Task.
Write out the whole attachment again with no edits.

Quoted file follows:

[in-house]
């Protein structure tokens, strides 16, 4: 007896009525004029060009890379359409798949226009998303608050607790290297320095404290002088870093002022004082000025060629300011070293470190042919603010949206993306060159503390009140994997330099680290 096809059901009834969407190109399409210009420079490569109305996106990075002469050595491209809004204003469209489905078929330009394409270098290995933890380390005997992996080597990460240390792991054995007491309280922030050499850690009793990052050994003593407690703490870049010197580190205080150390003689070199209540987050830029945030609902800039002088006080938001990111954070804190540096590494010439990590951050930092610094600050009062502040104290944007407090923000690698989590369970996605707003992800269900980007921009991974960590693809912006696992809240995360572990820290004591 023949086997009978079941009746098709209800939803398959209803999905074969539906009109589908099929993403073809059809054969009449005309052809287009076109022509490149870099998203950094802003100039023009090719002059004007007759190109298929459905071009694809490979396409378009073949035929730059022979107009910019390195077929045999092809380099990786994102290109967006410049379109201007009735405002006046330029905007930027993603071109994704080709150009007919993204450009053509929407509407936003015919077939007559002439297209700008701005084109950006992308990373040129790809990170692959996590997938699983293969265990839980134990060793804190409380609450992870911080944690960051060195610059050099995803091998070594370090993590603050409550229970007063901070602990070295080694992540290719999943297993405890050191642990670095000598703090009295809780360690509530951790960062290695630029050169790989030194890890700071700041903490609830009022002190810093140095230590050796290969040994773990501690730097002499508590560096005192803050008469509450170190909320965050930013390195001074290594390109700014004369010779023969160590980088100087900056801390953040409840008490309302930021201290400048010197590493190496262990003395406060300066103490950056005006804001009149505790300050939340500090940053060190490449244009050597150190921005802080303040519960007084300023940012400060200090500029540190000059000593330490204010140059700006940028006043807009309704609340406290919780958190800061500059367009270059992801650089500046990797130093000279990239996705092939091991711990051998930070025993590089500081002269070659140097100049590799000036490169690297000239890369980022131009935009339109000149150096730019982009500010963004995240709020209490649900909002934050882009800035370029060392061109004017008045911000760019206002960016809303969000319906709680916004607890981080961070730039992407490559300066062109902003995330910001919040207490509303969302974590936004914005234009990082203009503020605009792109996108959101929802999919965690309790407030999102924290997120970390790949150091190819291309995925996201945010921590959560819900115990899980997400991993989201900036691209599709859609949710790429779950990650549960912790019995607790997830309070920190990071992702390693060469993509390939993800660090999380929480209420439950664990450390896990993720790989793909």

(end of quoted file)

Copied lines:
[in-house]
């Protein structure tokens, strides 16, 4: 007896009525004029060009890379359409798949226009998303608050607790290297320095404290002088870093002022004082000025060629300011070293470190042919603010949206993306060159503390009140994997330099680290 096809059901009834969407190109399409210009420079490569109305996106990075002469050595491209809004204003469209489905078929330009394409270098290995933890380390005997992996080597990460240390792991054995007491309280922030050499850690009793990052050994003593407690703490870049010197580190205080150390003689070199209540987050830029945030609902800039002088006080938001990111954070804190540096590494010439990590951050930092610094600050009062502040104290944007407090923000690698989590369970996605707003992800269900980007921009991974960590693809912006696992809240995360572990820290004591 023949086997009978079941009746098709209800939803398959209803999905074969539906009109589908099929993403073809059809054969009449005309052809287009076109022509490149870099998203950094802003100039023009090719002059004007007759190109298929459905071009694809490979396409378009073949035929730059022979107009910019390195077929045999092809380099990786994102290109967006410049379109201007009735405002006046330029905007930027993603071109994704080709150009007919993204450009053509929407509407936003015919077939007559002439297209700008701005084109950006992308990373040129790809990170692959996590997938699983293969265990839980134990060793804190409380609450992870911080944690960051060195610059050099995803091998070594370090993590603050409550229970007063901070602990070295080694992540290719999943297993405890050191642990670095000598703090009295809780360690509530951790960062290695630029050169790989030194890890700071700041903490609830009022002190810093140095230590050796290969040994773990501690730097002499508590560096005192803050008469509450170190909320965050930013390195001074290594390109700014004369010779023969160590980088100087900056801390953040409840008490309302930021201290400048010197590493190496262990003395406060300066103490950056005006804001009149505790300050939340500090940053060190490449244009050597150190921005802080303040519960007084300023940012400060200090500029540190000059000593330490204010140059700006940028006043807009309704609340406290919780958190800061500059367009270059992801650089500046990797130093000279990239996705092939091991711990051998930070025993590089500081002269070659140097100049590799000036490169690297000239890369980022131009935009339109000149150096730019982009500010963004995240709020209490649900909002934050882009800035370029060392061109004017008045911000760019206002960016809303969000319906709680916004607890981080961070730039992407490559300066062109902003995330910001919040207490509303969302974590936004914005234009990082203009503020605009792109996108959101929802999919965690309790407030999102924290997120970390790949150091190819291309995925996201945010921590959560819900115990899980997400991993989201900036691209599709859609949710790429779950990650549960912790019995607790997830309070920190990071992702390693060469993509390939993800660090999380929480209420439950664990450390896990993720790989793909």